The Zoom Wednesday Bible Study I lead has been a great educational experience for me. Every time we have a discussion on the scriptures appointed for the next Sunday, I discover something new or I think about God and the Bible from a different perspective. This past week we had a discussion on the way God is present within us. Where is our spiritual center? Where does God dwell in us? Is God in our emotions, or in our intellect, or in our “heart,” or in our “soul?” How, precisely, is God “within” us?
After that class, a friend shared a quote from the well-known Trappist Monk, mystic, and author, Thomas Merton, where he contemplates this very question. Merton wrote of le point vierge—“the virgin point.”
“At the center of our being is a point of nothingness which is untouched by sin and by illusion, a point of pure truth, a point or spark which belongs entirely to God which is never at our disposal, from which God disposes of our lives. This little point of nothingness and of absolute poverty is the pure glory of God in us. It is, so to speak, His name written in us, as our poverty, as our indigence, as our dependence, as our Son-ship. It is like a pure diamond, blazing with the invisible light of heaven. It is in everybody, and if we could see it we would see these billions of points of light coming together in the face and blaze of a sun that would make all the darkness and cruelty of life vanish completely…I have no program for this seeing. It is only given. But the gate of heaven is everywhere.i”
I’ve always loved Merton’s writings (as well as the fact that he experienced his most profound religious experience, not on a distant mountaintop, but at the busy intersection of 4th and Walnut in downtown Louisville, Kentucky!) The term he used, le point vierge, finds its origins in the “ninth century Sunni mystic, Al-Hallaj, (who) taught the core of the human heart was accessible only by God, but that our spirit may touch God at the virginal center of this core, le point vierge.ii”
For me, and for many of us, le point vierge is deeply connected to our participation at St. Bart’s. This community of faith finds its way into the center of our desires to reach towards God. It transforms us even as we seek to be transformational agents within it. On its best days, it is, as Merton so beautifully described it, “a pure diamond, blazing with the invisible light of heaven.”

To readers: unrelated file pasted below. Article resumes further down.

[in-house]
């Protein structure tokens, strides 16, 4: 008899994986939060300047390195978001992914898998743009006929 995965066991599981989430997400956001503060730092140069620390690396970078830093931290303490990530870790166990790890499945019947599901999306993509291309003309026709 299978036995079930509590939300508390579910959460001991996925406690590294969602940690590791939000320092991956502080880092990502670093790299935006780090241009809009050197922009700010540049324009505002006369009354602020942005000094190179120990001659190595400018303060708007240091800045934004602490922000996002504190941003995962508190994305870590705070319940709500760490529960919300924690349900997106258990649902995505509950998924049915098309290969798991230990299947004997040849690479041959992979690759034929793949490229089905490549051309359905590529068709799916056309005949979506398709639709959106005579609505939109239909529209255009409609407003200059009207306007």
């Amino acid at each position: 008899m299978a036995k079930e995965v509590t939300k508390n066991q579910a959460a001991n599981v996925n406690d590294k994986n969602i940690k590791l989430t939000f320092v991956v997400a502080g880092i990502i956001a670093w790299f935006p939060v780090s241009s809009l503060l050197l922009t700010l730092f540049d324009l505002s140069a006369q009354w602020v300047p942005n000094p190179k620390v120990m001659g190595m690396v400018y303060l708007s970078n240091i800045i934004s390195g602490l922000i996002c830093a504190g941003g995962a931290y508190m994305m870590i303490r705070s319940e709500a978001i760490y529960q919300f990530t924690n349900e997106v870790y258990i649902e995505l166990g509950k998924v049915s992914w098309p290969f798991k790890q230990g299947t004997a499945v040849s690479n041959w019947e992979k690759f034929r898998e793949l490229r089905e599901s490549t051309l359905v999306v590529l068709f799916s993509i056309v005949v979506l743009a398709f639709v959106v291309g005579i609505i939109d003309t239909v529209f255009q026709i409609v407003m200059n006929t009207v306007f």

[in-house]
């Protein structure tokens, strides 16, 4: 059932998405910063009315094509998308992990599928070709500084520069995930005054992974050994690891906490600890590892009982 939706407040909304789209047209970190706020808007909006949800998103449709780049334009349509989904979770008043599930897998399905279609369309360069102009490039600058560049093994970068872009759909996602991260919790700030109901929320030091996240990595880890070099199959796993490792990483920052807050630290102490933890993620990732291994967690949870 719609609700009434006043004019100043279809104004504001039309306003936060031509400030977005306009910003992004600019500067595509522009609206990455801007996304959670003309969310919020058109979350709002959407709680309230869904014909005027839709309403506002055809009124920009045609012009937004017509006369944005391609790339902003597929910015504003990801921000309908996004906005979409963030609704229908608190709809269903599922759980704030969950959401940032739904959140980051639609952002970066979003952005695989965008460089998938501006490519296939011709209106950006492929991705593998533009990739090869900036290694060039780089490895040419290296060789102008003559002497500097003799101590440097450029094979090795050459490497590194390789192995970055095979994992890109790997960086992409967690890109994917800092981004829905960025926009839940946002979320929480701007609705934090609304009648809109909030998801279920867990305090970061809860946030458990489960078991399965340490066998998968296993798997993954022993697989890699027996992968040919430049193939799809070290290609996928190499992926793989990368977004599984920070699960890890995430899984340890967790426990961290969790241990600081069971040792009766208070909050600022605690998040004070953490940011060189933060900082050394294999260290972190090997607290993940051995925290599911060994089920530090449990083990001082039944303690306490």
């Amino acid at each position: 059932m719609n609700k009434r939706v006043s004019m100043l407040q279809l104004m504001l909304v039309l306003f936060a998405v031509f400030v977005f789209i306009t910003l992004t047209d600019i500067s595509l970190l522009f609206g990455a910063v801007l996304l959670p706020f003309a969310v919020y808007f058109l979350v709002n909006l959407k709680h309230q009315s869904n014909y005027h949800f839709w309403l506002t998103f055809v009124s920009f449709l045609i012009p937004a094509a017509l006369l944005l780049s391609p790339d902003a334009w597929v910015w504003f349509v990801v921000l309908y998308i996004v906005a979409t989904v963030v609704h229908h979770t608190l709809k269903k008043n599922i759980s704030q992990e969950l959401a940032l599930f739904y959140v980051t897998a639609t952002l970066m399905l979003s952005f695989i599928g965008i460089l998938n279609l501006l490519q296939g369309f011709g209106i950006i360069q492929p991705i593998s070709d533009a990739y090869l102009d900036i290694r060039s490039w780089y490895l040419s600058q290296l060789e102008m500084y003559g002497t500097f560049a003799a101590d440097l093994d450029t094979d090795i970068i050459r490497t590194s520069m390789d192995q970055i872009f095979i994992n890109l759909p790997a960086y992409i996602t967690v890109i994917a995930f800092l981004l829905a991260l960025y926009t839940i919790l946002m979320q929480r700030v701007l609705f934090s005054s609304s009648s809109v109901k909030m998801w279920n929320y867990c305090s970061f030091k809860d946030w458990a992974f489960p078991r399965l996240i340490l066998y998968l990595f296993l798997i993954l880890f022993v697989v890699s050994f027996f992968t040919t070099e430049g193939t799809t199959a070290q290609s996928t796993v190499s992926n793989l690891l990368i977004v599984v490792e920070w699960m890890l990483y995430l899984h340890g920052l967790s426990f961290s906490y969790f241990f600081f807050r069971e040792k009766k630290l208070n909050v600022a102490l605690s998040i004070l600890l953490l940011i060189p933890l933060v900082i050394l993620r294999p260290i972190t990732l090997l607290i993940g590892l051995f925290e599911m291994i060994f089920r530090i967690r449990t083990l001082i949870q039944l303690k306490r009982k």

How, precisely, is God “within” us? It’s an impossible question to answer. But I believe Thomas Merton was right. The gate of heaven is everywhere. It is all around us.
No one may be able to explain it completely, but many of us have come to conclude that St. Bart’s is, as Merton describes it, “a brilliant point of light coming together in the face and blaze of a sun that would make all the darkness and cruelty of life vanish completely.”
And, there is certainly enough darkness and cruelty to go around.
New York City has received approximately 100,000 new immigrants in the past 12 months from all over the world. Thousands of immigrants are currently sleeping on our streets…some on the very steps of this sacred institution. Thousands of immigrants are seeking to be fed…many of them being served food from the undercroft of this parish. I realize the topic of immigration has become a highly politicized national issue but, as followers of Christ, what will our responsibility be in making the “darkness and cruelty” experienced by these immigrants “vanish completely?” Are they any less our brothers and sisters than the people receiving Communion next to us in church?
As summer begins to wind-down, we all begin to look towards participating in the myriad of programs being planned for the fall. I hope you will find this vibrant congregation helpful in your spiritual quest to discover le point vierge; God at the very center of your being. I pray we will all continue to find outward and visible ways of responding to Christ’s call upon each one of our lives.
St. Bartholomew’s Church in the City of New York